When we were 1 mile out we knew we had made it. We jogged into the clearing and touched the statue, laughing, But feeling like I could cry. The stress from the day had increased steadily to the point where I was an emotional wreck; worry we wouldn’t make it, guilt that we left our trail family behind, excitement that we had finally made it to the end, sadness that all our friends behind us wouldn’t be able to have this moment.
The relief was palpable. This moment for me meant the end of so much struggle, pain, perseverance, discomfort, stress, chores, fatigue. It felt like accomplishment, pride, and success. But at the same time, it was so difficult to process my emotions in the moment to know how I was feeling. The end of the trail also meant the end of being the fittest I’ve ever been, having one single goal I was working on day after day, having a very specific structure and routine, eating whatever we wanted, being outside all day every day. And the start of adult responsibilities, actually tackling to do lists that had been racking up with tasks, having to make daily choices about what to wear, what to do, real life chores…
I think feeling conflicted is a pretty common experience at the terminus. So anyway, we touched it then popped the champagne and beer we had hiked in 80 miles since we didn’t know if our trail family would make it in. Then 45 minutes later, sticks made it and told us EVERYONE was going to make it! That’s when our joy really began. As our friends came in we all celebrated and laughed and told our stories from the day. And soon enough, small groups of other hikers who had already begun their southbound exit returned to the terminus.
There were 21 of us when the first helicopter circled above us then flew away. A half hour later, the helicopter came back then started to descend. We had no idea wherher it was the US or Canada, or if they were going to evacuate us or tell us to start hiking back the 30 miles we just came from.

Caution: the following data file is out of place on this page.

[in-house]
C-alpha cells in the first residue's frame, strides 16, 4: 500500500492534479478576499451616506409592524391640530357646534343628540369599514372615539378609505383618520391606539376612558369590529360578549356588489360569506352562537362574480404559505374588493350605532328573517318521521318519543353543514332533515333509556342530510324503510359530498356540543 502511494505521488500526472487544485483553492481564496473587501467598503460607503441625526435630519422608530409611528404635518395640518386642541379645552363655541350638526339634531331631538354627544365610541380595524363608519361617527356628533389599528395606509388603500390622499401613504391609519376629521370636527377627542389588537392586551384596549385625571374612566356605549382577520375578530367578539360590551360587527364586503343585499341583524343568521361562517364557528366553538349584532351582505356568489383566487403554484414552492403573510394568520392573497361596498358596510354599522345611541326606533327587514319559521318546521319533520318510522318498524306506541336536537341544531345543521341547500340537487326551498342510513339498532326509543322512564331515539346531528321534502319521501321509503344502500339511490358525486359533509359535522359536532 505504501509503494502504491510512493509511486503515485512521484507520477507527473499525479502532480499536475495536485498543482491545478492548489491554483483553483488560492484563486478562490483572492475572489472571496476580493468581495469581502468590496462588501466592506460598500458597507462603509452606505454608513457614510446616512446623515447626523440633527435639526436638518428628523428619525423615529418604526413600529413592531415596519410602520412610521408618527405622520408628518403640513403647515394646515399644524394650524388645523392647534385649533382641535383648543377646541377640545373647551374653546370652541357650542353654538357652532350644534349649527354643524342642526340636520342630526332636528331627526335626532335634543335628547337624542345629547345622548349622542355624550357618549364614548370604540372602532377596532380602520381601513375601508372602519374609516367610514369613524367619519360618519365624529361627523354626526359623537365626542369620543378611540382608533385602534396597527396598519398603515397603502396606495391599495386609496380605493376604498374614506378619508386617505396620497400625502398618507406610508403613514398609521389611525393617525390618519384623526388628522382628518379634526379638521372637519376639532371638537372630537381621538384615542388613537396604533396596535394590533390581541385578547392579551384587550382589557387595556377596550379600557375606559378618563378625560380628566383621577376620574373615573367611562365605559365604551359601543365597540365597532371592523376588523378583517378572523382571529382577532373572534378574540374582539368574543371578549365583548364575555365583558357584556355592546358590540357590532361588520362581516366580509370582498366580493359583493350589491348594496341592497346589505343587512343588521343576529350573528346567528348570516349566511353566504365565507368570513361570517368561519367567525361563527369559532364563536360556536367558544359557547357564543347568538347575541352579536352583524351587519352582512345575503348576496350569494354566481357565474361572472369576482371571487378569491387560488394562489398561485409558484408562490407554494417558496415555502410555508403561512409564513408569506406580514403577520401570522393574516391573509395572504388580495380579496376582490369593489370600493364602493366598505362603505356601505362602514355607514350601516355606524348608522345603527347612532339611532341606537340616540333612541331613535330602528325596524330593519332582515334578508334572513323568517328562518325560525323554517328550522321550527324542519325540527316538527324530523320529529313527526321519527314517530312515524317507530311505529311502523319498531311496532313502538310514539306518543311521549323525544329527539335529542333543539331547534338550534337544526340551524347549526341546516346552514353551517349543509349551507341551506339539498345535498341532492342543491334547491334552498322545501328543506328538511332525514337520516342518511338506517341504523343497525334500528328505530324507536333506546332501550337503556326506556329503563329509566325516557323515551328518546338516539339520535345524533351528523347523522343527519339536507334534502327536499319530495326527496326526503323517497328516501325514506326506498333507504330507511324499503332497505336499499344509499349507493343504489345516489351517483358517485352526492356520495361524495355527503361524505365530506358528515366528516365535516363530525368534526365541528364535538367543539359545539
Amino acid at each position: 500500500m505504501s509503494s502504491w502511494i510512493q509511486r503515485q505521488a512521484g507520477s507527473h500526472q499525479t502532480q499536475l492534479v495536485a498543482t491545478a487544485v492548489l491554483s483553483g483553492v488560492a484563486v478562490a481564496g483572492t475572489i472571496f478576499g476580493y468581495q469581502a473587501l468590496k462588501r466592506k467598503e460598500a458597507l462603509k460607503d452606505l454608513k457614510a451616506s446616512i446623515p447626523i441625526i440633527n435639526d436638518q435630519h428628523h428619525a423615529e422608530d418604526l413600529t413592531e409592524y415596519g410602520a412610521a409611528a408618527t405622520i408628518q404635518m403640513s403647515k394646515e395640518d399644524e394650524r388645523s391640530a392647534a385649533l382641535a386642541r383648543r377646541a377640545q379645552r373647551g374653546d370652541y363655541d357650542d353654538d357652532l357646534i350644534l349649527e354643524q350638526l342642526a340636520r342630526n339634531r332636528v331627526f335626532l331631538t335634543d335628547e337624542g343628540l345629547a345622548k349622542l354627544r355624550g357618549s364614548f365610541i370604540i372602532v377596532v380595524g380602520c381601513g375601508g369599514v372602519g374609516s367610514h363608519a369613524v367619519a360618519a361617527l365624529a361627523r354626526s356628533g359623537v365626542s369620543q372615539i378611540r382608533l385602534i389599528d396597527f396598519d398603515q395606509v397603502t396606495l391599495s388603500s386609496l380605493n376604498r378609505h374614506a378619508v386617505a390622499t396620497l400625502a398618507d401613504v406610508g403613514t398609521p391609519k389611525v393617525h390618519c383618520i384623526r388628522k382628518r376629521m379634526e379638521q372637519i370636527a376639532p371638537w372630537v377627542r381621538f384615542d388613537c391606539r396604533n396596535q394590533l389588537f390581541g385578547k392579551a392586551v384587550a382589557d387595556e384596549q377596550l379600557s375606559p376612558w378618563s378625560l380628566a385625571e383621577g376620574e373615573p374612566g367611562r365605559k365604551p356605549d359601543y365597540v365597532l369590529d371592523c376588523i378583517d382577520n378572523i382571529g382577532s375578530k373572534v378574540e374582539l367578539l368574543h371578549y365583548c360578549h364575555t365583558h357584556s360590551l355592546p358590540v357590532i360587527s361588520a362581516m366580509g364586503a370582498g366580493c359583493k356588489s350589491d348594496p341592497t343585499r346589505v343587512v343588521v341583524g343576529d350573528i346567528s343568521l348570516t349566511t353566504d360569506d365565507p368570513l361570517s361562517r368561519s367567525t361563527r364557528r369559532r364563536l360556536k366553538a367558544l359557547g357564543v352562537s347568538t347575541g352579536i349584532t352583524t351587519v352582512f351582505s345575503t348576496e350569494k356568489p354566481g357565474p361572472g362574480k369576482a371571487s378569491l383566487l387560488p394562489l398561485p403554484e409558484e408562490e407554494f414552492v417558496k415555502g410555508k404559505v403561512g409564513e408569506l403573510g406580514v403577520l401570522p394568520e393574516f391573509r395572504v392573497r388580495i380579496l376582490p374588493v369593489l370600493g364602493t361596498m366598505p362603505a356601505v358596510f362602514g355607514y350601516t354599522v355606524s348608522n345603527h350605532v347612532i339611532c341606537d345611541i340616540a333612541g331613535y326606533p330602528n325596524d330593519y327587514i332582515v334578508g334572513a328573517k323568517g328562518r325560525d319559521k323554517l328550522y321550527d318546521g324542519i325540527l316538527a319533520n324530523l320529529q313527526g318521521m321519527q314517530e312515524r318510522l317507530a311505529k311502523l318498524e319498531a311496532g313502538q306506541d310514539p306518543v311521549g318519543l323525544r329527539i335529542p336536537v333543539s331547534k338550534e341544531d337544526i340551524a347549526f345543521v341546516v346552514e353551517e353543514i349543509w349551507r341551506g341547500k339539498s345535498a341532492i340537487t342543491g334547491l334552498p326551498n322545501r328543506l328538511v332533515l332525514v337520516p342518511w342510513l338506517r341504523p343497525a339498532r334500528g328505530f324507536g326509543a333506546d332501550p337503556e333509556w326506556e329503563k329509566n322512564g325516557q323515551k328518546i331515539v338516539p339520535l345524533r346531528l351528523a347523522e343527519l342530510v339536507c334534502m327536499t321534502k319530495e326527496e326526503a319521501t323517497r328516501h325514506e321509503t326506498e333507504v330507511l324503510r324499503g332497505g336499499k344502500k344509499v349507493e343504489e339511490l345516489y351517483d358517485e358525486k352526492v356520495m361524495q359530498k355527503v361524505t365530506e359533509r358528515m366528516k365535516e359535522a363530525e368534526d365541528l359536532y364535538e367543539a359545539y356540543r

The pilot landed the helicopter probably .25 miles away and bushwhacked to us. He said if we were all going to hike out through Canada, that we should do it soon because there was a fire that spread from the US into Canada that was threatening to close off the trail to Manning Park to the north. The pilot didn’t know about the fire to the south threatening to close trail behind us. We had a few folks ask him questions about whether we were legally granted access into Canada, what would happen if we didn’t have passports, what the status of the southern fire was, what a heli evac would cost, etc. another hiker had pushed their garmin SOS to figure out what the PCTA was recommending we do. We heard the trail behind us had been closed two hours before we reached the terminus (around 2:30). We were somewhat trapped.
The hiker with the garmin heard that the PCTA was recommending that hikers north of the southern fire exit through Canada. We didn’t need much more than that to feel comfortable packing up and heading across the border. Our group decided to camp .2 north at a large Canadian campsite, and to hike out in the morning. Brad, the Canadian Forest Service pilot, had said that we should be fine so long as we got out to Manning Park by noon the following day. All the rest of the hikers decided to hike out that night as far as they could, since it was just 8 more miles.
The following morning, we left at 6:30 am and hiked through dense smoke up and out of the valley and then down to Manning park. I got a headache from the exercise in the smoke. At breakfast we ran into the other two groups and saw the photos they took of the fire in Canada that was close to the trail we hiked out on. They could actively see flames climbing toward the trail hours before we all decided to hike out. We had no idea how close the fire was until after the fact, but still feel unbelievably lucky.
Besides some grief from the US border agent, everything went smoothly getting back to the US. I’m still in shock about this story and feel like I won the lottery. We were two of the last 10 people to touch the terminus this year, and 2 of just 21 hikers who got to skip 20 miles of hiking and hike out to Canada in the last 3 years. I don’t know how much luckier you can get.